On Thursday, April 4, 1968, at 6:01 pm, Rev. Dr. Martin Luther King, Jr. was gunned down while standing on the balcony outside of his room at the Lorraine Motel in Memphis, TN. Do you remember Where you were (and what you were doing) on the evening of April 4, 1968?
I was eight years old at the time, and at 6:01 pm I was at home having dinner with my family when news of his death came to us by TV. My oldest brother was a freshman at the University of Texas at Austin. He had made it back to his dorm room just in time before angry riots about Dr. King’s assassination broke out across campus.
At age 8, I knew nothing about the hardships the Memphis sanitation workers were going through that brought Dr. King to Memphis. But what I do know was how quiet and still my family was for the rest of the evening as we listened to Walter Cronkite give graphic details about how he died and how Memphis policemen were frantically looking for his killer.
As I learned more about what happened to Dr. King, I felt as though the world was on fire, as news of his death sparked riots around our nation. Then to see Mrs. King just a few days later on TV dressed in black leading thousands of people in a funeral procession through the streets of Atlanta was very emotional and heart-wrenching for a child like me to watch.
January 15, 2012, was Dr. King’s 83rd birthday, and today the third Monday in January, is his official federal holiday! Its been a long time since I thought about where I was the day he died until I came on April 12, 1968, LIFE MAGAZINE (featured at the top of this post) that my father purchased for 35¢ featuring Dr. King and exclusive pictures about his death in Memphis. Once I picked myself up off the floor over this 108-page issue costing 35¢ in 1968, I was visually carried back in time to one of the saddest moments in American history, as well as how this young black Baptist preacher was a true change agent for freedom and justice for us all!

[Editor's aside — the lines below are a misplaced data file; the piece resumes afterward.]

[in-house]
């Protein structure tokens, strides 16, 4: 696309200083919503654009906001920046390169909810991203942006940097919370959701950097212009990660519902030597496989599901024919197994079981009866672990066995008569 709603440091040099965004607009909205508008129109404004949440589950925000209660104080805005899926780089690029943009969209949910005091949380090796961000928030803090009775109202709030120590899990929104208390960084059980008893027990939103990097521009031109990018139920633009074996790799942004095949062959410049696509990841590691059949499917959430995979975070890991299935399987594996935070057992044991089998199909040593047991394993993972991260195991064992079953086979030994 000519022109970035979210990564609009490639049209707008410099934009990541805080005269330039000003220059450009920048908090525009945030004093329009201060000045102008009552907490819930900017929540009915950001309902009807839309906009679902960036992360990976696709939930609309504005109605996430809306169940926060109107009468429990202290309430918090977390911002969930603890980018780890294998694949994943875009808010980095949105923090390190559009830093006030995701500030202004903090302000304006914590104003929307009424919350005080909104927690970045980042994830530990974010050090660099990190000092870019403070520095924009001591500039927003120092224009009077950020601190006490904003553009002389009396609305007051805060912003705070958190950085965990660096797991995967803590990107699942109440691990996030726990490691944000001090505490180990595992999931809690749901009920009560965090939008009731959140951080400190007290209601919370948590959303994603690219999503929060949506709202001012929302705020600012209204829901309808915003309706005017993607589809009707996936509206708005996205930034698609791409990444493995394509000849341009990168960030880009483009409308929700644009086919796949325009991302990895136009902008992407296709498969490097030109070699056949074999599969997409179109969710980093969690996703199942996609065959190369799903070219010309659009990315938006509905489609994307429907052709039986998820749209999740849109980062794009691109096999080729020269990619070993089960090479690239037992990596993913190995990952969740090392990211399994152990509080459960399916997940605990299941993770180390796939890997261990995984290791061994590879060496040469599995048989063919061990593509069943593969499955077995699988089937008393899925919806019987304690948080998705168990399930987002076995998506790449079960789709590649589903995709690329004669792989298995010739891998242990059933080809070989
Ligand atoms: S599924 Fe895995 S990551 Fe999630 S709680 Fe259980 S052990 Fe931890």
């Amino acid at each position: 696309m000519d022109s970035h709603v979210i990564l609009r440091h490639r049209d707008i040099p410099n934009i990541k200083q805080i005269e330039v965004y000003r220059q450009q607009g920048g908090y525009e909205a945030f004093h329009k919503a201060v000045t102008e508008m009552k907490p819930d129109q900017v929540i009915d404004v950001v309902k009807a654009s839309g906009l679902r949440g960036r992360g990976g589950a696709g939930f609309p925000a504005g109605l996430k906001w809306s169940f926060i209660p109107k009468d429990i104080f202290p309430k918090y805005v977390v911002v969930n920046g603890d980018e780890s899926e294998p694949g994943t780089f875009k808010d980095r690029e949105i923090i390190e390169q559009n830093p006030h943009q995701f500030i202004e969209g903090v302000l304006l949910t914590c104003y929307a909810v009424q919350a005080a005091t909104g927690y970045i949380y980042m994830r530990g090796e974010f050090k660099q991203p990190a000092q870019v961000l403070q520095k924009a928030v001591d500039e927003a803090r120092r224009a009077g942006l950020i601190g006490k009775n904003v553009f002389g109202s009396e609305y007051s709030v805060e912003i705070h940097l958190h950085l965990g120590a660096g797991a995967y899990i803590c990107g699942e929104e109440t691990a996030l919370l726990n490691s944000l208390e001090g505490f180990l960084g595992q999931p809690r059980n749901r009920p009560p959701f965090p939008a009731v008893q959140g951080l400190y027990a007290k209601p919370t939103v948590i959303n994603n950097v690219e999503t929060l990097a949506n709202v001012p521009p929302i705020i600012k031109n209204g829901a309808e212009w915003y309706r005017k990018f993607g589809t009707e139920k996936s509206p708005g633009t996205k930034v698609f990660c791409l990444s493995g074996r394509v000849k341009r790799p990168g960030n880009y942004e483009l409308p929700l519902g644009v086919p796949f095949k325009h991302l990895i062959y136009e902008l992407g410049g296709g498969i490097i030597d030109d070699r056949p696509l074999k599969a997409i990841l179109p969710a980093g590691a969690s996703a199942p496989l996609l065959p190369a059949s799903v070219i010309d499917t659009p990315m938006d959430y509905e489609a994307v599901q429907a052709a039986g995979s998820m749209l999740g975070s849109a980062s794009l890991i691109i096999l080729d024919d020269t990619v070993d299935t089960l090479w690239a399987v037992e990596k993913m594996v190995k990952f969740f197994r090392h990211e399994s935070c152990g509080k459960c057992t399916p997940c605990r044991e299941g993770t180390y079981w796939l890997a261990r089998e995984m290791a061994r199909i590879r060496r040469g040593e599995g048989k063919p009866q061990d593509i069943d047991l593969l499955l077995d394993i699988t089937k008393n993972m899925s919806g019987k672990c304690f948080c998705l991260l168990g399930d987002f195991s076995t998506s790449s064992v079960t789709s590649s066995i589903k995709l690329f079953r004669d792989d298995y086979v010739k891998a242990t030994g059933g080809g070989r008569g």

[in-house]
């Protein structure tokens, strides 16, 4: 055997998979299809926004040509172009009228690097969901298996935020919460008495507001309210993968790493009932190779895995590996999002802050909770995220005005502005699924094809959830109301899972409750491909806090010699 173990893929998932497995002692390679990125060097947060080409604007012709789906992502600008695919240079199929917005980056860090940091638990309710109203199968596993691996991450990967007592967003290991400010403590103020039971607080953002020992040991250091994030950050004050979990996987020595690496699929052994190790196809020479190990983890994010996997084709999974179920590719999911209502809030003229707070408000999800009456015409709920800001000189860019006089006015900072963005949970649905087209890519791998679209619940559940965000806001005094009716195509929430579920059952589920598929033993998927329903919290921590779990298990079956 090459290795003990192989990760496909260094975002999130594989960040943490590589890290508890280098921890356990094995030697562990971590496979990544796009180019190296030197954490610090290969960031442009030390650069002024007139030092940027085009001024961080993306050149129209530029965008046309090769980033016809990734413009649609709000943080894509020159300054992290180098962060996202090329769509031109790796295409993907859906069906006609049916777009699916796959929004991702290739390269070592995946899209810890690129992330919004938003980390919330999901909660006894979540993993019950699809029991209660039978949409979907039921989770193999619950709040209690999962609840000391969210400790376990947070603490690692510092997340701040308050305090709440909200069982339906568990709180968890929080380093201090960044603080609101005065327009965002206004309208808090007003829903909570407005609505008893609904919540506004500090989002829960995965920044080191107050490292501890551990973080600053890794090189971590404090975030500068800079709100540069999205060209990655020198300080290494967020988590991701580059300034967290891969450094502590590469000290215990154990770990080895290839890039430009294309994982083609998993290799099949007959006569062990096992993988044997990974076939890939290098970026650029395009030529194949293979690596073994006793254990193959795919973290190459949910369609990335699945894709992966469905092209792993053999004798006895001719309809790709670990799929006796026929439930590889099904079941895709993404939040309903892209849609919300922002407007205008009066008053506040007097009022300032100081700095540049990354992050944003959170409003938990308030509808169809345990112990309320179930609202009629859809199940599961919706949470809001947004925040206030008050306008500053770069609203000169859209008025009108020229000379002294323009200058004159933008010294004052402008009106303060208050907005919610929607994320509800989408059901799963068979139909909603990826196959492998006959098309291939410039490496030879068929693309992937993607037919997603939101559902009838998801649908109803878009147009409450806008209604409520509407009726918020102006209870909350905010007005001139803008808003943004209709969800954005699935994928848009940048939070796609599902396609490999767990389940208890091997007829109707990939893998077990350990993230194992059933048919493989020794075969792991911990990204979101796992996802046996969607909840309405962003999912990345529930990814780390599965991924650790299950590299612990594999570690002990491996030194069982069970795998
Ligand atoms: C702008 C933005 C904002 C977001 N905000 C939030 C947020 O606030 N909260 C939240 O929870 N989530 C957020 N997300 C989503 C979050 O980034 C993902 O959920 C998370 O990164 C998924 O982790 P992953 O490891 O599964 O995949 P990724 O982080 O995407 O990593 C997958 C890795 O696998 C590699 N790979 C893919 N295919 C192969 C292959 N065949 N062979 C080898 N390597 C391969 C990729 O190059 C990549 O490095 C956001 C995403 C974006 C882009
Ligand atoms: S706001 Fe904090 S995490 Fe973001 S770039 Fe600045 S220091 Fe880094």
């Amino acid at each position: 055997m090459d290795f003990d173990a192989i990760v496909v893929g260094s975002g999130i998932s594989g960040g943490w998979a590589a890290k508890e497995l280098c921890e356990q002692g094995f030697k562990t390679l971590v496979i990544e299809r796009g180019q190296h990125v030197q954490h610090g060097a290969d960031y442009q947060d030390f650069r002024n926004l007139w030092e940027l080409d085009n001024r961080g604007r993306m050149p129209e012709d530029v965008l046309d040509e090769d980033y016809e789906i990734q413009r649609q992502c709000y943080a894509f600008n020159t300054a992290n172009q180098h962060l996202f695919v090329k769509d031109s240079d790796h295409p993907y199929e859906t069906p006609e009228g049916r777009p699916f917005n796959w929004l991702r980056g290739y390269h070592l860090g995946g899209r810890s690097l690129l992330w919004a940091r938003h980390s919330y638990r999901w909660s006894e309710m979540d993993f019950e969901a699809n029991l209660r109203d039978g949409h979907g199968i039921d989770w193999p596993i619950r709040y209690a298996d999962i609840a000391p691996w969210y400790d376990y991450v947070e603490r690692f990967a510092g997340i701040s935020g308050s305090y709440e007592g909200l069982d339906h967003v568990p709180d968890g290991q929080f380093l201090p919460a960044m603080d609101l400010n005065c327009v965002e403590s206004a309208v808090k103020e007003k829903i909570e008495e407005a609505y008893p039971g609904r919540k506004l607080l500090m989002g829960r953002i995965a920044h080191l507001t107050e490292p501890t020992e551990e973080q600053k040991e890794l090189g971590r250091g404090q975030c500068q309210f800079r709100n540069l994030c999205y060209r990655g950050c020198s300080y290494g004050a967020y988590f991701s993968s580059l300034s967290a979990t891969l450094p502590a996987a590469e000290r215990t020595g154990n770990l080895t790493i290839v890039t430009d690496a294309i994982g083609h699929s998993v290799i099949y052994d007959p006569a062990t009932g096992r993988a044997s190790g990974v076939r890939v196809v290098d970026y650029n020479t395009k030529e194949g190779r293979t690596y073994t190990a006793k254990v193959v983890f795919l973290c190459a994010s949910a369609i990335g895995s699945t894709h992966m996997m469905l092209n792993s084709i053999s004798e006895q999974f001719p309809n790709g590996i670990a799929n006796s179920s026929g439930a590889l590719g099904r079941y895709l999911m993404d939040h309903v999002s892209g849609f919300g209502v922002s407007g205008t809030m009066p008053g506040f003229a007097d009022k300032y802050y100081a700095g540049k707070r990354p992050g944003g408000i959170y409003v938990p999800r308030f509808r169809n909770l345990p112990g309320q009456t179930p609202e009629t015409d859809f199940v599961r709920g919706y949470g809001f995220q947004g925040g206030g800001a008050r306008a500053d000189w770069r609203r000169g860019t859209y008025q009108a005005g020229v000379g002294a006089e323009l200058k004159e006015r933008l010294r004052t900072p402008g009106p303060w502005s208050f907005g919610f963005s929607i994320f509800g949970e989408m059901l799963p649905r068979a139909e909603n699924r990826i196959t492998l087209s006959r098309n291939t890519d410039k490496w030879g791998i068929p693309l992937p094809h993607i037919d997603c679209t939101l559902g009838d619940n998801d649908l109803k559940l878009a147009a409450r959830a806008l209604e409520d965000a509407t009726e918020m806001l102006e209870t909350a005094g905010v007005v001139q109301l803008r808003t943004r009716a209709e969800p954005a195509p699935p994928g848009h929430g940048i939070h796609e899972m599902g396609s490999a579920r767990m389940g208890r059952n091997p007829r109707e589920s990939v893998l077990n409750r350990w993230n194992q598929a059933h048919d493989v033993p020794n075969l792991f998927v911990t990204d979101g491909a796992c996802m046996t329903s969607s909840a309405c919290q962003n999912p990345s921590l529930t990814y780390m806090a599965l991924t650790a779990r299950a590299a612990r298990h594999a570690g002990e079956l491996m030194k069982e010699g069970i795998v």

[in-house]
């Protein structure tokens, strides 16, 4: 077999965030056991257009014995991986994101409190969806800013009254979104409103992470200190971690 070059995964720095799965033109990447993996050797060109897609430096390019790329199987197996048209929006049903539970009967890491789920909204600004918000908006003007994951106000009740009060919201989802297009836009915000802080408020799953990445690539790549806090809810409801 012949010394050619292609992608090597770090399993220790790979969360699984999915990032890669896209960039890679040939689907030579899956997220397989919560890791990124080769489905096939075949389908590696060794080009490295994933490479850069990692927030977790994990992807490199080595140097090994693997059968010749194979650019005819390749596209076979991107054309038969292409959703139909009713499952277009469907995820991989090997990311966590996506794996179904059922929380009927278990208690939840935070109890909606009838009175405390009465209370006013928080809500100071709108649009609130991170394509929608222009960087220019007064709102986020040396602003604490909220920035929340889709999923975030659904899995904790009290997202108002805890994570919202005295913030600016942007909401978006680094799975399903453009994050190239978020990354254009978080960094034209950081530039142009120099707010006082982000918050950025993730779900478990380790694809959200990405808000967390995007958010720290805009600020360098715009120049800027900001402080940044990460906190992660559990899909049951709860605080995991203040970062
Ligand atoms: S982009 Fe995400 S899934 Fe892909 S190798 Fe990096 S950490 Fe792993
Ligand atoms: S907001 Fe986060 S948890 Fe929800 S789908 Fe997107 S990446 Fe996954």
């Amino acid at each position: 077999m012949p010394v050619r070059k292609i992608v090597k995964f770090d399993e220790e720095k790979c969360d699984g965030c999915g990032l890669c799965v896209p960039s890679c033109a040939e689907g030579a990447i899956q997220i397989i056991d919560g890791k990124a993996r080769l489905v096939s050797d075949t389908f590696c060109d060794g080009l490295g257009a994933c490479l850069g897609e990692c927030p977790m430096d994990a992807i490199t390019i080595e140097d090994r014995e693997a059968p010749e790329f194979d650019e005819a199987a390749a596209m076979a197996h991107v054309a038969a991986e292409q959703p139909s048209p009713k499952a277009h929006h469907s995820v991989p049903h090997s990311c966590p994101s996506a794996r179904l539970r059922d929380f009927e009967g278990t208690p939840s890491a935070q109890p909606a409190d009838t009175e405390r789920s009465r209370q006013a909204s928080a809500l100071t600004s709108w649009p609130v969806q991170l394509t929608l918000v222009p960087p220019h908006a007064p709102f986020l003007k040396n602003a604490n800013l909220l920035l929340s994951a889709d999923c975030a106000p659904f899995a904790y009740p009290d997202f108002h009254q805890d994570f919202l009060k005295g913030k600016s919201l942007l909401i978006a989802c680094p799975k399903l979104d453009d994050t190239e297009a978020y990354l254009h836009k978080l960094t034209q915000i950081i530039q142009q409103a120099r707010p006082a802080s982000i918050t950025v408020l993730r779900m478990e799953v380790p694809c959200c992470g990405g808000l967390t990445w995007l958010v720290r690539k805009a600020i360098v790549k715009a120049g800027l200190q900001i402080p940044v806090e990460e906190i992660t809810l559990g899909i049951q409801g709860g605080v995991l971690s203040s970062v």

After Dr. King’s death he was posthumously awarded the Presidential Medal of Freedom in 1977, and the Congressional Gold Medal in 2004. But two of the best honors of all came:
- November 2, 1983, when President Ronald Reagan signed a bill creating a federal holiday to honor Dr. Marin Luther King, Jr.
- August 26, 2011, dedication of the Washington, D.C. Martin Luther King Jr. Memorial
So, do you remember where you were on the evening of April 4, 1968, at 6:01 pm? If you do, share your moment in history with me!